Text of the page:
Distribution and characteristics of pyrolysis products from automobile shredder residue using an experimental semi-batch reactor

Hyun Tae Joung, Yong Chil Seo, Ki Heon Kim, John Hee Hong, Tae Wook Yoo

Research output: Contribution to journalArticle

18 Citations (Scopus)

Abstract

Automobile shredder residue (ASR) generated by end-of-life vehicles, comprises more than 20% of a new vehicle by weight. Significant amounts of polymers in ASR, such as Poly Propylene (PP), Poly Ethylene (PE), Acrylonitrile Butadiene Styrene (ABS), Ethylene Propylene Ethylidene Nobomene (EPDM), rubber, Polyethylene Terephthalate (PET), Poly Amide (PA), and Poly Vinyl Chloride (PVC), can be used as energy or chemical sources, whereas other components, such as tires, rubber, glass, wood, sand/dust, and heavy metals inhibit the recycling of ASR. In many countries, landfill use of ASR is regulated, so landfill costs have increased, as has inappropriate disposal; sending ASR to landfills will be needed to be regulated in Korea. Pyrolysis has been suggested as an economically feasible recycling and recovery technique for ASR in Korea and other advanced countries. Before such technology is implemented, the characteristics of pyrolyzed products should be investigated. Shredded samples from the facility were collected, and calorific value, elemental analysis, and leaching tests were performed to determine ASR characteristics. Pyrolysis experiments were conducted at five different temperatures, 400, 500, 600, 700, and 800 °C, and the product distributions of gas, tar, and char were investigated. The optimal temperature for ASR pyrolysis, in terms of yield efficiency, was found to be 600 °C. The mean calorific value was also found to be higher in this case; thus, ASR can be treated as an auxiliary fuel. During pyrolysis, there were high ignition losses of light and heavy fluff, due to the presence of organic materials. The leaching concentrations of all tested heavy metals were found to be within the Korean guideline values. In terms of carbon number distributions, pyrolysis of ASR at 600 °C was optimal. For further utilization of pyrolysis products as fuel, the characteristics of char, oil, and gas were investigated with an experimental batch reactor.

Original languageEnglish
Pages (from-to)996-1002
Number of pages7
JournalKorean Journal of Chemical Engineering
Volume24
Issue number6
DOIs
Publication statusPublished - 2007 Nov 1

Fingerprint

Batch reactors
Automobiles
Pyrolysis
Land fill
Calorific value
Heavy Metals
Leaching
Heavy metals
Recycling
Ethylene
Gases
Acrylonitrile
Vinyl Chloride
Tars
Polyethylene Terephthalates
Styrene
Rubber
Tar
Butadiene
Amides

All Science Journal Classification (ASJC) codes

  • Chemistry(all)
  • Chemical Engineering(all)

Cite this

@article{84e67d8880aa43ff830109f54faa5c81,
title = "Distribution and characteristics of pyrolysis products from automobile shredder residue using an experimental semi-batch reactor",
abstract = "Automobile shredder residue (ASR) generated by end-of-life vehicles, comprises more than 20{\%} of a new vehicle by weight. Significant amounts of polymers in ASR, such as Poly Propylene (PP), Poly Ethylene (PE), Acrylonitrile Butadiene Styrene (ABS), Ethylene Propylene Ethylidene Nobomene (EPDM), rubber, Polyethylene Terephthalate (PET), Poly Amide (PA), and Poly Vinyl Chloride (PVC), can be used as energy or chemical sources, whereas other components, such as tires, rubber, glass, wood, sand/dust, and heavy metals inhibit the recycling of ASR. In many countries, landfill use of ASR is regulated, so landfill costs have increased, as has inappropriate disposal; sending ASR to landfills will be needed to be regulated in Korea. Pyrolysis has been suggested as an economically feasible recycling and recovery technique for ASR in Korea and other advanced countries. Before such technology is implemented, the characteristics of pyrolyzed products should be investigated. Shredded samples from the facility were collected, and calorific value, elemental analysis, and leaching tests were performed to determine ASR characteristics. Pyrolysis experiments were conducted at five different temperatures, 400, 500, 600, 700, and 800 °C, and the product distributions of gas, tar, and char were investigated. The optimal temperature for ASR pyrolysis, in terms of yield efficiency, was found to be 600 °C. The mean calorific value was also found to be higher in this case; thus, ASR can be treated as an auxiliary fuel. During pyrolysis, there were high ignition losses of light and heavy fluff, due to the presence of organic materials. The leaching concentrations of all tested heavy metals were found to be within the Korean guideline values. In terms of carbon number distributions, pyrolysis of ASR at 600 °C was optimal. For further utilization of pyrolysis products as fuel, the characteristics of char, oil, and gas were investigated with an experimental batch reactor.",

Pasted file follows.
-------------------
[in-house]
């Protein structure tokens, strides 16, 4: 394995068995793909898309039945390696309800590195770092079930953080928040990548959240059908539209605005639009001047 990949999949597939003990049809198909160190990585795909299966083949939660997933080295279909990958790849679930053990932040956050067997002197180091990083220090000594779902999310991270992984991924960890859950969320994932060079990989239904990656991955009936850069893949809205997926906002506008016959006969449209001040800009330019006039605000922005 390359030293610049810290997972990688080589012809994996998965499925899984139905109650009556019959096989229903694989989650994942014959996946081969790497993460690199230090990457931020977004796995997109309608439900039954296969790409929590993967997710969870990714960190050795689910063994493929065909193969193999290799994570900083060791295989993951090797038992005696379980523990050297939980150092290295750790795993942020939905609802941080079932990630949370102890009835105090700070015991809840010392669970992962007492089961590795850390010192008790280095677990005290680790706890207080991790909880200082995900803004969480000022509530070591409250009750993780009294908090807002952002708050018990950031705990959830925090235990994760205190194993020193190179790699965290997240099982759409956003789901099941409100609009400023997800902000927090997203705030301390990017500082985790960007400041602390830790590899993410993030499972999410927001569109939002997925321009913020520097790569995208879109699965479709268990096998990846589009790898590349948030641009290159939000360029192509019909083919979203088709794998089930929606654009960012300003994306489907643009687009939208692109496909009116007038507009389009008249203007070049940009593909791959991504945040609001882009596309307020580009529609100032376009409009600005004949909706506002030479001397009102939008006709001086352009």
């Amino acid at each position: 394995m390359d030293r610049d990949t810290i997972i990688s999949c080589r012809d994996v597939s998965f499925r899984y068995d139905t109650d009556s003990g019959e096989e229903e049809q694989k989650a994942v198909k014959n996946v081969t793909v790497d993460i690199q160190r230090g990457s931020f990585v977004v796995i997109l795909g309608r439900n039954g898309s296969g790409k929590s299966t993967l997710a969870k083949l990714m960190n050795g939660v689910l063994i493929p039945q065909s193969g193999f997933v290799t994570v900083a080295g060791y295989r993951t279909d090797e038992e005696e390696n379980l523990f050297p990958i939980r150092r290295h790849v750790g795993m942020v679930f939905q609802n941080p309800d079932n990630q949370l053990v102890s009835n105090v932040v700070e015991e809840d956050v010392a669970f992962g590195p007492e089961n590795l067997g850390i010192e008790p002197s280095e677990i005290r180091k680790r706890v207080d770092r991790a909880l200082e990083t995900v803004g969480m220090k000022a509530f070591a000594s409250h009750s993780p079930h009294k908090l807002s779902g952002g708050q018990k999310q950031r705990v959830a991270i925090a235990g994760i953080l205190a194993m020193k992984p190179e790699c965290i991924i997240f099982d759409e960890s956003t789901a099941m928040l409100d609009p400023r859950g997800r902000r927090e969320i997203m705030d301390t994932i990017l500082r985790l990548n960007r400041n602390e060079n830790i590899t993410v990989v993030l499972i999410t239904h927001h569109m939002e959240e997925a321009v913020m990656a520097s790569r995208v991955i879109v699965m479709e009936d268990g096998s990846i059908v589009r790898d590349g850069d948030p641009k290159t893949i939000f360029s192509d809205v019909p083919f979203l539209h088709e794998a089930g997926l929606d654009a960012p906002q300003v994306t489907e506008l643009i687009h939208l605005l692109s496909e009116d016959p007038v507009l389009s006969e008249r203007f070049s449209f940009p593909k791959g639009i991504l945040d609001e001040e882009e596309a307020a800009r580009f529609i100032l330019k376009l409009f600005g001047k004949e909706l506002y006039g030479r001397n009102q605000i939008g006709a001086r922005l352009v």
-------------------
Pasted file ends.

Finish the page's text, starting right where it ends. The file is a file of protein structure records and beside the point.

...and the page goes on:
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Distribution and characteristics of pyrolysis products from automobile shredder residue using an experimental semi-batch reactor. / Joung, Hyun Tae; Seo, Yong Chil; Kim, Ki Heon; Hong, John Hee; Yoo, Tae Wook.

In: Korean Journal of Chemical Engineering, Vol. 24, No. 6, 01.11.2007, p. 996-1002.

Research output: Contribution to journalArticle

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